BY STATE SENATOR LARRY TEAGUE –
LITTLE ROCK – For three years the Arkansas Natural Resources Commission has been working on a new water plan.
At public hearings and during meetings with local business and civic leaders, the commission has gathered ideas on how to revise the current water plan, which was completed in 1990.
The goal is to secure safe drinking water for all citizens and to address the needs of the varying economic interests in Arkansas over the next several decades.
We have navigable rivers for transporting goods. We have underground aquifers, from which wells provide clean water for agriculture, industry and municipal water systems. We have clean streams, rivers and lakes for recreation. Boating, fishing and swimming are mainstays in the Arkansas tourism industry.
We have the water necessary for production of oil and natural gas. Some of the best paying jobs in Arkansas are in paper mills and other industries that require large amounts of clean water.
Cities and towns with abundant water supplies have more options for processing sewage and wastewater. The drought in California is creating headaches not only for farmers and homeowners with dying lawns, it also is causing financial and technical problems for municipal water and sewer departments.
The demand for water in Arkansas is growing rapidly. Groundwater, which comes from underground aquifers, supplies about 71 percent of the demand for water in Arkansas. One result is that underground reserves are being pumped faster than they’re being replenished naturally.
Population growth requires additional capacity to treat waste water, which strains the budgets of local governments.
Other infrastructure needs include levees, canals, dams and drainage systems for navigation, agriculture and industry. The new state water plan will set out methods of proactively addressing water issues, to prevent a lack of water from jeopardizing economic growth.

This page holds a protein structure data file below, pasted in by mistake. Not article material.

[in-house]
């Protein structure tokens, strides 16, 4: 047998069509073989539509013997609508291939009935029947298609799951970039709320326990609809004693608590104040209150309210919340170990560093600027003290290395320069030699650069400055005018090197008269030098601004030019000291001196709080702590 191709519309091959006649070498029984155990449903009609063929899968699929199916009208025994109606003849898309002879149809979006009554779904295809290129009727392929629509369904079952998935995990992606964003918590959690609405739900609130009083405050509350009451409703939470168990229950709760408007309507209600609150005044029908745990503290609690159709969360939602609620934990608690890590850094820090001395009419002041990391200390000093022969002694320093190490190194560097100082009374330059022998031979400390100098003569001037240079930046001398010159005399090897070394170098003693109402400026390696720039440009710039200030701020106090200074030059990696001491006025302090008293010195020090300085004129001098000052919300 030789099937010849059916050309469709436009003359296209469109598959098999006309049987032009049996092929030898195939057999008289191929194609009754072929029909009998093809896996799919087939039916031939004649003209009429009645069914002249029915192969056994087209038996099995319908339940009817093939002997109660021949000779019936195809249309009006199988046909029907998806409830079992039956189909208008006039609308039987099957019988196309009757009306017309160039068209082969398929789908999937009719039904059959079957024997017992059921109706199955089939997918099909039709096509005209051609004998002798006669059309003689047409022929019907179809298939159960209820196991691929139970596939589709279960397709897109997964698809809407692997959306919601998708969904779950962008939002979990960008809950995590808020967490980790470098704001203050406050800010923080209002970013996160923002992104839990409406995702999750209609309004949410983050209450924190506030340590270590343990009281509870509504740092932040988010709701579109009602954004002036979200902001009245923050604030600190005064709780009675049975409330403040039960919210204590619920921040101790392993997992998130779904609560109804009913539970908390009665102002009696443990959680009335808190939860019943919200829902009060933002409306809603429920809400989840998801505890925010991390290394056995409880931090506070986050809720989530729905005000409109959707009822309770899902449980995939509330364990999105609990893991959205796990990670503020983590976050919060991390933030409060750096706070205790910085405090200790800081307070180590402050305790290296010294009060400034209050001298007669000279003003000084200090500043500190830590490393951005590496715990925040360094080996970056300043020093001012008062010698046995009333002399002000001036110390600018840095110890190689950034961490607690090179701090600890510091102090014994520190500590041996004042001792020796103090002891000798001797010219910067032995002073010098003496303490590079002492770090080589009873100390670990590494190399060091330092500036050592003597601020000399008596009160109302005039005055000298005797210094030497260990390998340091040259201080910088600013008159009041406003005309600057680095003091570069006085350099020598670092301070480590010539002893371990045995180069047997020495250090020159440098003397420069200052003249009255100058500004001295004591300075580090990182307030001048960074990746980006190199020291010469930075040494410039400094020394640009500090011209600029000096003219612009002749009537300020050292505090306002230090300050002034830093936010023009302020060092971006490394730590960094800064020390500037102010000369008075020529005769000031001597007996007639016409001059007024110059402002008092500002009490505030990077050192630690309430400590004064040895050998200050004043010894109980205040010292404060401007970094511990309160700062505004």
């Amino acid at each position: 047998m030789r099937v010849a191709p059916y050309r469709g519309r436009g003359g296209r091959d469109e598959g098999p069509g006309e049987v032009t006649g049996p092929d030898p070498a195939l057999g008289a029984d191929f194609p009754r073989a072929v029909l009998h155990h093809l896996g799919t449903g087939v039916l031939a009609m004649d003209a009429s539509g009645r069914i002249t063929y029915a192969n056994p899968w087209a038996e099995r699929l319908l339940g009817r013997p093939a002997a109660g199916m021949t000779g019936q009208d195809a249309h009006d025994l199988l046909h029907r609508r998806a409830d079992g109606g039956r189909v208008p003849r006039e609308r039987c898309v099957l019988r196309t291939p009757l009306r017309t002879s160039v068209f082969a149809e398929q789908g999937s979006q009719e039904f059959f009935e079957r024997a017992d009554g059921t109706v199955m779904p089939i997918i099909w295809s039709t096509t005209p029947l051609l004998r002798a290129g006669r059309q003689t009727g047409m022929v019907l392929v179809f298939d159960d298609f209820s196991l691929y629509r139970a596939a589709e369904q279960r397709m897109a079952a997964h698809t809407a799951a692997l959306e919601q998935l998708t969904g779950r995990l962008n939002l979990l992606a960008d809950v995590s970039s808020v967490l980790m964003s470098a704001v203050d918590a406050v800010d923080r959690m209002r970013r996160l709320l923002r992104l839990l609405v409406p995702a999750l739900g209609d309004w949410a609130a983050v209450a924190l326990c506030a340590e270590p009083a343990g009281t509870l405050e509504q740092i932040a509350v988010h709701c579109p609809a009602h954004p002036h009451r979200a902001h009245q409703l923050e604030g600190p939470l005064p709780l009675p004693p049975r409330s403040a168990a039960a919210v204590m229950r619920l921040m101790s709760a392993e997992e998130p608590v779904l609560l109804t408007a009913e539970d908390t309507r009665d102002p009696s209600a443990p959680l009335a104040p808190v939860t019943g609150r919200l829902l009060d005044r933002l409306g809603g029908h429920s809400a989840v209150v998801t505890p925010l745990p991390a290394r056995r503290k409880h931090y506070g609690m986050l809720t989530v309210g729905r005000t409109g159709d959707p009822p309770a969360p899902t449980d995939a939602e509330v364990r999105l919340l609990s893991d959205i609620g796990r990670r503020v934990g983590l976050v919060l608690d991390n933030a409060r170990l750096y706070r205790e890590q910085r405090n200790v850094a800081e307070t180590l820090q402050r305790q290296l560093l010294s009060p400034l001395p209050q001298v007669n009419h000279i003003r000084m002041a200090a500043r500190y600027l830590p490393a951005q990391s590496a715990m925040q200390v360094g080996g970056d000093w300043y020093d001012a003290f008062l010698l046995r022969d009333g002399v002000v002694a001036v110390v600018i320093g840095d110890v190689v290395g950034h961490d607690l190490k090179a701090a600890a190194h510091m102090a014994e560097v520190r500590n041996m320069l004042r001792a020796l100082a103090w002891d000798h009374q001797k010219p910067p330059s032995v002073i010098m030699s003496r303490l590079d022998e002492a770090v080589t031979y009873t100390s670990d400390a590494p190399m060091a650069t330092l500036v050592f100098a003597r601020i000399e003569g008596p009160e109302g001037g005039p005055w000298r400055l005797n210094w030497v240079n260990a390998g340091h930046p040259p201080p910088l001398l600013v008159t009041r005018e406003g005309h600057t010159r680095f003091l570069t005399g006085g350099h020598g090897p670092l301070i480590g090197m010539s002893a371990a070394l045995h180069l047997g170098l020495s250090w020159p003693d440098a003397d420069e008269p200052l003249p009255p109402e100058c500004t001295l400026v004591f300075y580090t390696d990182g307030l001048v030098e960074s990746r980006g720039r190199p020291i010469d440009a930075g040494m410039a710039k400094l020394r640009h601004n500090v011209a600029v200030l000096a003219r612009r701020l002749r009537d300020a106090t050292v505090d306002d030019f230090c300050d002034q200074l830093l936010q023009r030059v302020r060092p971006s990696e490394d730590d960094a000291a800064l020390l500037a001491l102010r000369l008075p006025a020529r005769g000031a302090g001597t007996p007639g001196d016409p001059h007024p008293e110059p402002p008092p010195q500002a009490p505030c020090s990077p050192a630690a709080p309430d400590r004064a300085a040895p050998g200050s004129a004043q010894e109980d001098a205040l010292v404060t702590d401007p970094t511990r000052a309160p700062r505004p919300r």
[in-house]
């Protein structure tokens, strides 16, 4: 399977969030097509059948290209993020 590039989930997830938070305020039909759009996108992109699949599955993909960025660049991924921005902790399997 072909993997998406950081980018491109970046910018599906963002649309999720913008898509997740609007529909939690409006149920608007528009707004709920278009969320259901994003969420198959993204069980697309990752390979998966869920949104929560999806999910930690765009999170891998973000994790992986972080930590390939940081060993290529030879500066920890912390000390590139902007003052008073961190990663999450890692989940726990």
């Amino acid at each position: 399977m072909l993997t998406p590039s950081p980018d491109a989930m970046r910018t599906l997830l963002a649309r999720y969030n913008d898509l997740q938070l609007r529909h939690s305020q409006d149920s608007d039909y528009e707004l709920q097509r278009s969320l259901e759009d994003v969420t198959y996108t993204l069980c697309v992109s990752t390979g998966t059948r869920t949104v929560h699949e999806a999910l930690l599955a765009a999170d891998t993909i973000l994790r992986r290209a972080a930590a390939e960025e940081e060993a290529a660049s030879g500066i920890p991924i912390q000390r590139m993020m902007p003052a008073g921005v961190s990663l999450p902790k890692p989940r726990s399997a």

For planning purposes the Natural Resources Commission divides Arkansas into five regions. The East Arkansas region includes the counties that border the Mississippi River, as well as the lower White River basin and the Arkansas River basin downstream from Little Rock.
The North Arkansas region encompasses the Ozark Mountains. The West-Central Arkansas region is the Arkansas River valley from Fort Smith to Little Rock. The South-Central Arkansas region is the basin of the Ouachita and Caddo Rivers from around Hot Springs south to the Louisiana border. The Southwest Arkansas region is the basin of the Red River.
The commission will hold more hearings before it submits a final version of the water plan to legislators.
All the hearings will be at 11 a.m. at these locations: August 11 at Fayetteville in the Pauline Whitaker Animal Science Arena, Room 107, 1335 W. Knapp — August 13 at El Dorado in the Charles H. Murphy Boardroom, Chamber of Commerce Building, 111 West Main Street — August 18 at Stuttgart in the Phillips Community College Grand Prairie Center, Classroom C, 2709 Highway 165 South — August 20 at Texarkana in the Ag Learning Center, Four States Fairgrounds, 3700 East 50th Street — August 25 at Monticello in the Drew County Conservation District, 419 West Gaines — August 27 at Harrison in the John Paul Hammerschmidt Conference Center, 1515 Pioneer Drive.